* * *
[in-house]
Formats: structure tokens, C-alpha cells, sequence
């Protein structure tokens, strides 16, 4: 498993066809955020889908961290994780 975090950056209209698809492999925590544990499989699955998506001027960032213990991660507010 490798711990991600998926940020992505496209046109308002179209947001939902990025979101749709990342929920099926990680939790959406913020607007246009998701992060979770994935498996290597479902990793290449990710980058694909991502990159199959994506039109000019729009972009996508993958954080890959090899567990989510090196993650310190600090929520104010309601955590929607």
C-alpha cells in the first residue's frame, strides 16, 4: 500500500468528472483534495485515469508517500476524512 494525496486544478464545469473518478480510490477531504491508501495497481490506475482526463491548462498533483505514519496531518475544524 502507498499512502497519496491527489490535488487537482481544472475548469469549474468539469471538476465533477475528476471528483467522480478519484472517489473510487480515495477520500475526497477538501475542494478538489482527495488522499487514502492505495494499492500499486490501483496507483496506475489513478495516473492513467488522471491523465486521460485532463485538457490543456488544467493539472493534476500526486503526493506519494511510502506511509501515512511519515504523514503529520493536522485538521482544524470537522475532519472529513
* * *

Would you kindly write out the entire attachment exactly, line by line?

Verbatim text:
[in-house]
Formats: structure tokens, C-alpha cells, sequence
């Protein structure tokens, strides 16, 4: 498993066809955020889908961290994780 975090950056209209698809492999925590544990499989699955998506001027960032213990991660507010 490798711990991600998926940020992505496209046109308002179209947001939902990025979101749709990342929920099926990680939790959406913020607007246009998701992060979770994935498996290597479902990793290449990710980058694909991502990159199959994506039109000019729009972009996508993958954080890959090899567990989510090196993650310190600090929520104010309601955590929607």
C-alpha cells in the first residue's frame, strides 16, 4: 500500500468528472483534495485515469508517500476524512 494525496486544478464545469473518478480510490477531504491508501495497481490506475482526463491548462498533483505514519496531518475544524 502507498499512502497519496491527489490535488487537482481544472475548469469549474468539469471538476465533477475528476471528483467522480478519484472517489473510487480515495477520500475526497477538501475542494478538489482527495488522499487514502492505495494499492500499486490501483496507483496506475489513478495516473492513467488522471491523465486521460485532463485538457490543456488544467493539472493534476500526486503526493506519494511510502506511509501515512511519515504523514503529520493536522485538521482544524470537522475532519472529513